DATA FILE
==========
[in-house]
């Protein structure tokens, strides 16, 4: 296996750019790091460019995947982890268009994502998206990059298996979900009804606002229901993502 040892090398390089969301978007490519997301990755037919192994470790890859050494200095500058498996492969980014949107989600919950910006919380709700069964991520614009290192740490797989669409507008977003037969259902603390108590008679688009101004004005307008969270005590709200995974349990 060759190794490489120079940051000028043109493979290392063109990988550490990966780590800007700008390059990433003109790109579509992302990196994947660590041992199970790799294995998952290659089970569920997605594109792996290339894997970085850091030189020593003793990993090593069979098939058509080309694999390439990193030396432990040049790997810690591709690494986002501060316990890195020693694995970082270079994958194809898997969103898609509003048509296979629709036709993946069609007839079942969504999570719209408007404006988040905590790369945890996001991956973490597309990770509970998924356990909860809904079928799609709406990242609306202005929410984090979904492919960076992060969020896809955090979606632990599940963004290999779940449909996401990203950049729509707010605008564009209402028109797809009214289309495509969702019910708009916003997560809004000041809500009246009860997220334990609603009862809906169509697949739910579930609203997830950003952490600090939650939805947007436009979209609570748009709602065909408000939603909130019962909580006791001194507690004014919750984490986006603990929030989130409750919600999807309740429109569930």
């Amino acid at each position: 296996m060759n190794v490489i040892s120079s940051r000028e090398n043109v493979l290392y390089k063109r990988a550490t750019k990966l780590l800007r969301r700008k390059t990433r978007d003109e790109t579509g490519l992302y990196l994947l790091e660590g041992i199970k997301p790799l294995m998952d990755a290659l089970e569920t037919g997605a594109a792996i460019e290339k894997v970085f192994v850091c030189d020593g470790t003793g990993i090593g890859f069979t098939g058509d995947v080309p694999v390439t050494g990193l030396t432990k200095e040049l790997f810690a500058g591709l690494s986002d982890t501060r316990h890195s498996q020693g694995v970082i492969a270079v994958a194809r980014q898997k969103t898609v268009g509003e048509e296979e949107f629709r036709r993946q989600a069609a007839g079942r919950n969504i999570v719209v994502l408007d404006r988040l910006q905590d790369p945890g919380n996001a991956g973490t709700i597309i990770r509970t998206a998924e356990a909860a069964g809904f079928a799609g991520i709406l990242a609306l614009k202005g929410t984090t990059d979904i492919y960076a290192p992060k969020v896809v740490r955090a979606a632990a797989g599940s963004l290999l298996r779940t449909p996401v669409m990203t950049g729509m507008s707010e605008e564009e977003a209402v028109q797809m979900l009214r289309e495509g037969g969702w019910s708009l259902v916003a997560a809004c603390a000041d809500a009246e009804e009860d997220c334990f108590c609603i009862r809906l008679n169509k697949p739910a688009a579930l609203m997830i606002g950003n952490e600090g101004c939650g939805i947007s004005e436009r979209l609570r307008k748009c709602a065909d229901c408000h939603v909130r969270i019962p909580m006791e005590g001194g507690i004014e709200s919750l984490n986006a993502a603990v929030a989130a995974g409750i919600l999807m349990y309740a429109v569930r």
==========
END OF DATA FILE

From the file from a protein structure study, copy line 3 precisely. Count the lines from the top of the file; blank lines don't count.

């Amino acid at each position: 296996m060759n190794v490489i040892s120079s940051r000028e090398n043109v493979l290392y390089k063109r990988a550490t750019k990966l780590l800007r969301r700008k390059t990433r978007d003109e790109t579509g490519l992302y990196l994947l790091e660590g041992i199970k997301p790799l294995m998952d990755a290659l089970e569920t037919g997605a594109a792996i460019e290339k894997v970085f192994v850091c030189d020593g470790t003793g990993i090593g890859f069979t098939g058509d995947v080309p694999v390439t050494g990193l030396t432990k200095e040049l790997f810690a500058g591709l690494s986002d982890t501060r316990h890195s498996q020693g694995v970082i492969a270079v994958a194809r980014q898997k969103t898609v268009g509003e048509e296979e949107f629709r036709r993946q989600a069609a007839g079942r919950n969504i999570v719209v994502l408007d404006r988040l910006q905590d790369p945890g919380n996001a991956g973490t709700i597309i990770r509970t998206a998924e356990a909860a069964g809904f079928a799609g991520i709406l990242a609306l614009k202005g929410t984090t990059d979904i492919y960076a290192p992060k969020v896809v740490r955090a979606a632990a797989g599940s963004l290999l298996r779940t449909p996401v669409m990203t950049g729509m507008s707010e605008e564009e977003a209402v028109q797809m979900l009214r289309e495509g037969g969702w019910s708009l259902v916003a997560a809004c603390a000041d809500a009246e009804e009860d997220c334990f108590c609603i009862r809906l008679n169509k697949p739910a688009a579930l609203m997830i606002g950003n952490e600090g101004c939650g939805i947007s004005e436009r979209l609570r307008k748009c709602a065909d229901c408000h939603v909130r969270i019962p909580m006791e005590g001194g507690i004014e709200s919750l984490n986006a993502a603990v929030a989130a995974g409750i919600l999807m349990y309740a429109v569930r």